There’s another thing that stunned me about the field I was studying. I’ve always been interested in history (developmental biologists should be: “everything is the way it is because of how it got that way,” as D’Arcy Thompson would say), and when you dig deep into how genetics, for instance, came to be, you discover these little neglected stories. The superficial history of genetics is a series of great Men: Gregor Mendel, Thomas Hunt Morgan, for instance. There’s no denying their importance, but then you look at who was actually doing the work — this is a deep truth of science, that most often it’s teams of students who are laboring under the Great Man who are actually getting the job done in the lab — and there are all these women everywhere, largely uncredited, and working in careers that would never lead to positions of prominence, because institutions simply did not hire women for tenured professorial positions.
So then you have to grub around in the corners of the science to find acknowledgments of women contributing to genetics. And even then, their work is diminished, as happened to Nettie Stevens.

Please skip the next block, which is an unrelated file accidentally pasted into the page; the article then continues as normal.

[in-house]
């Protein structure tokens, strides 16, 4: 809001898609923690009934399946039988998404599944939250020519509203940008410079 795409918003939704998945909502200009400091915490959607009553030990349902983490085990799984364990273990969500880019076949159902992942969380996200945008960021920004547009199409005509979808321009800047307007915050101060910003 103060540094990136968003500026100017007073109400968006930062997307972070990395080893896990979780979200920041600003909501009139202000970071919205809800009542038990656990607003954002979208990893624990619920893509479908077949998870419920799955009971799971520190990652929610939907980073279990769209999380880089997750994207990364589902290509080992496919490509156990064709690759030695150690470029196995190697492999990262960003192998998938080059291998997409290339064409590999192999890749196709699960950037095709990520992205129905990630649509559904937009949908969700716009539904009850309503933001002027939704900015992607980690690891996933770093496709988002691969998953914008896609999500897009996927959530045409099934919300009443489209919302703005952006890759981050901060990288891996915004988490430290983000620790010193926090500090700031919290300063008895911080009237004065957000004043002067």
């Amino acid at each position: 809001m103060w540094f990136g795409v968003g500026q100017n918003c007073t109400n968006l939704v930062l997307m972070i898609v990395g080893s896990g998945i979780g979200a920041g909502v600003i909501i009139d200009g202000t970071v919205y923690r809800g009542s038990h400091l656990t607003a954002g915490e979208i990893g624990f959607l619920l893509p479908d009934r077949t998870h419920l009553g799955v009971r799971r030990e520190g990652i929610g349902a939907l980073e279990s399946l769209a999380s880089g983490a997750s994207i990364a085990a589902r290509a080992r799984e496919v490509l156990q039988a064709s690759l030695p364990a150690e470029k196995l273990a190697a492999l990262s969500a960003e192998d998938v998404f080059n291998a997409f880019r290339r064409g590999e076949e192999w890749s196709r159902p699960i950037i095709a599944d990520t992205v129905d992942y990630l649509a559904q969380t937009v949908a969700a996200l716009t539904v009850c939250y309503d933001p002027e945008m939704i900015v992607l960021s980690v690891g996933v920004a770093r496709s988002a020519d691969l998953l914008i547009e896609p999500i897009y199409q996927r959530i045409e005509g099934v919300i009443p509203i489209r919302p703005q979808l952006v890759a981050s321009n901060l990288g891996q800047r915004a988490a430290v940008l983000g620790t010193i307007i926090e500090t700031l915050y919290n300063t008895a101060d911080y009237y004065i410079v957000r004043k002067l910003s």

Between 1903 and 1906, Nettie Stevens at Bryn Mawr College in Pennsylvania investigated this “X element”, and found that it wasn’t alone – there was a tiny Y chromosome hidden right next to it. Elsewhere, Wilson (he who first used the phrase “sex chromosomes”) also found the Y, and agreed with her that its presence seemed to influence the development of male sex characteristics. (Richardson takes some time to sardonically note the extraordinary achievements Stevens, who was never offered a full faculty post, made “in the face of few opportunities for women” – when she applied for post-doctoral funding from the Carnegie Institution in 1903, she “assembled stunning letters of recommendation” from America’s most prestigious cytologists, and “none failed to note her brilliance – for a woman”.)
There are lots of instances like that. William Bateson, another of those seminal early geneticists, was very influential for his work on homeotic genes and the translation of genetics into morphology. He was also notable for the fact that he took on large numbers of women to work in his lab. You could even argue that the person most responsible for the recognition of the importance of cell and tissue interactions in translating genes into form was Becky Saunders. Do you hear much about her? Not unless you read historical minutiae any more.
There is a lot in these stories that reminds me of creationism. There’s the fundamental wrongness of how they mangle the science, and there’s the coupling of bad science to the preservation of injustice in society.
It’s no wonder I’m kind of cranky all the time.
Oh, yeah, and don’t get me started on how science is tortured by racists.